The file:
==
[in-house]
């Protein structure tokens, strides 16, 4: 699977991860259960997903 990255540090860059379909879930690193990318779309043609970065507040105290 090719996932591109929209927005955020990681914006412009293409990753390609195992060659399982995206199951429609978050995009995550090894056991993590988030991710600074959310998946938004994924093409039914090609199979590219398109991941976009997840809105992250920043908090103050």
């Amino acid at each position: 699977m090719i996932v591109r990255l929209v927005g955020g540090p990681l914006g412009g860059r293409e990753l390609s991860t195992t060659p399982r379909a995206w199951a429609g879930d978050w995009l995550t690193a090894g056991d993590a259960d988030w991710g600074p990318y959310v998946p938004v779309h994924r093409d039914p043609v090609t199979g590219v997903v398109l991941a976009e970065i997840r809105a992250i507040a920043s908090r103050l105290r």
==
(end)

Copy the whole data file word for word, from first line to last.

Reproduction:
[in-house]
């Protein structure tokens, strides 16, 4: 699977991860259960997903 990255540090860059379909879930690193990318779309043609970065507040105290 090719996932591109929209927005955020990681914006412009293409990753390609195992060659399982995206199951429609978050995009995550090894056991993590988030991710600074959310998946938004994924093409039914090609199979590219398109991941976009997840809105992250920043908090103050």
């Amino acid at each position: 699977m090719i996932v591109r990255l929209v927005g955020g540090p990681l914006g412009g860059r293409e990753l390609s991860t195992t060659p399982r379909a995206w199951a429609g879930d978050w995009l995550t690193a090894g056991d993590a259960d988030w991710g600074p990318y959310v998946p938004v779309h994924r093409d039914p043609v090609t199979g590219v997903v398109l991941a976009e970065i997840r809105a992250i507040a920043s908090r103050l105290r």